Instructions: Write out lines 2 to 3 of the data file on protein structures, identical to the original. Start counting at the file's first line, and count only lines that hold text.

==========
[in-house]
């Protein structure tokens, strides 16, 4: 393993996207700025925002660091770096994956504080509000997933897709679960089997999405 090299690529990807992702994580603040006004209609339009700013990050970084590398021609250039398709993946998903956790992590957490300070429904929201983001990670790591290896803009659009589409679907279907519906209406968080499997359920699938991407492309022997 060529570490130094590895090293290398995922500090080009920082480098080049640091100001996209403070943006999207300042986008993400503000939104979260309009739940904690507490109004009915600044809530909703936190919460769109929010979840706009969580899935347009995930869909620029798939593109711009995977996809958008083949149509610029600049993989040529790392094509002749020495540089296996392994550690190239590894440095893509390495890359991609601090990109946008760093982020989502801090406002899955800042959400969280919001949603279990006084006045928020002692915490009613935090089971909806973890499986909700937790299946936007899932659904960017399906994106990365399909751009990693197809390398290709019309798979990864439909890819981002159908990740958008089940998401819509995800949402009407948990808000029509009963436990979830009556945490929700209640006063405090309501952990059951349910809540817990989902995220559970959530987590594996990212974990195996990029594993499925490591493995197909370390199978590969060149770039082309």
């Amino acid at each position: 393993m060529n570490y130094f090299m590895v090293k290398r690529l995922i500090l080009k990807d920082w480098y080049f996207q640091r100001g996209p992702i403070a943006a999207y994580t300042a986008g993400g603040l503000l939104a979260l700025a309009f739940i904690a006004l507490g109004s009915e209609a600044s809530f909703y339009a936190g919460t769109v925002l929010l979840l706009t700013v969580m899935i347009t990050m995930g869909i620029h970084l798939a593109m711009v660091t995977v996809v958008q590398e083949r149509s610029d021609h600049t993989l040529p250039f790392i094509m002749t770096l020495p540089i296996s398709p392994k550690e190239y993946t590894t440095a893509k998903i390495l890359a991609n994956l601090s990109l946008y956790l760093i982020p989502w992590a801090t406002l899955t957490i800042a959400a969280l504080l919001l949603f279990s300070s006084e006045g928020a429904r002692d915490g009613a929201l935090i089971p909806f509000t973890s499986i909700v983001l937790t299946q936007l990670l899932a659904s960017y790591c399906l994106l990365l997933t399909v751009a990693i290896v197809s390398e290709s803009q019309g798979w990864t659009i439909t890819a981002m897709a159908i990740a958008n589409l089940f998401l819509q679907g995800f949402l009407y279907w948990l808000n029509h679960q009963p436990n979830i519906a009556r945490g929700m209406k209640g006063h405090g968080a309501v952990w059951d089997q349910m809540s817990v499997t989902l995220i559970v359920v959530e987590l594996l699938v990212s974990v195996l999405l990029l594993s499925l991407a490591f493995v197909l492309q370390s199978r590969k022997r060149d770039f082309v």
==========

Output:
């Protein structure tokens, strides 16, 4: 393993996207700025925002660091770096994956504080509000997933897709679960089997999405 090299690529990807992702994580603040006004209609339009700013990050970084590398021609250039398709993946998903956790992590957490300070429904929201983001990670790591290896803009659009589409679907279907519906209406968080499997359920699938991407492309022997 060529570490130094590895090293290398995922500090080009920082480098080049640091100001996209403070943006999207300042986008993400503000939104979260309009739940904690507490109004009915600044809530909703936190919460769109929010979840706009969580899935347009995930869909620029798939593109711009995977996809958008083949149509610029600049993989040529790392094509002749020495540089296996392994550690190239590894440095893509390495890359991609601090990109946008760093982020989502801090406002899955800042959400969280919001949603279990006084006045928020002692915490009613935090089971909806973890499986909700937790299946936007899932659904960017399906994106990365399909751009990693197809390398290709019309798979990864439909890819981002159908990740958008089940998401819509995800949402009407948990808000029509009963436990979830009556945490929700209640006063405090309501952990059951349910809540817990989902995220559970959530987590594996990212974990195996990029594993499925490591493995197909370390199978590969060149770039082309």
């Amino acid at each position: 393993m060529n570490y130094f090299m590895v090293k290398r690529l995922i500090l080009k990807d920082w480098y080049f996207q640091r100001g996209p992702i403070a943006a999207y994580t300042a986008g993400g603040l503000l939104a979260l700025a309009f739940i904690a006004l507490g109004s009915e209609a600044s809530f909703y339009a936190g919460t769109v925002l929010l979840l706009t700013v969580m899935i347009t990050m995930g869909i620029h970084l798939a593109m711009v660091t995977v996809v958008q590398e083949r149509s610029d021609h600049t993989l040529p250039f790392i094509m002749t770096l020495p540089i296996s398709p392994k550690e190239y993946t590894t440095a893509k998903i390495l890359a991609n994956l601090s990109l946008y956790l760093i982020p989502w992590a801090t406002l899955t957490i800042a959400a969280l504080l919001l949603f279990s300070s006084e006045g928020a429904r002692d915490g009613a929201l935090i089971p909806f509000t973890s499986i909700v983001l937790t299946q936007l990670l899932a659904s960017y790591c399906l994106l990365l997933t399909v751009a990693i290896v197809s390398e290709s803009q019309g798979w990864t659009i439909t890819a981002m897709a159908i990740a958008n589409l089940f998401l819509q679907g995800f949402l009407y279907w948990l808000n029509h679960q009963p436990n979830i519906a009556r945490g929700m209406k209640g006063h405090g968080a309501v952990w059951d089997q349910m809540s817990v499997t989902l995220i559970v359920v959530e987590l594996l699938v990212s974990v195996l999405l990029l594993s499925l991407a490591f493995v197909l492309q370390s199978r590969k022997r060149d770039f082309v």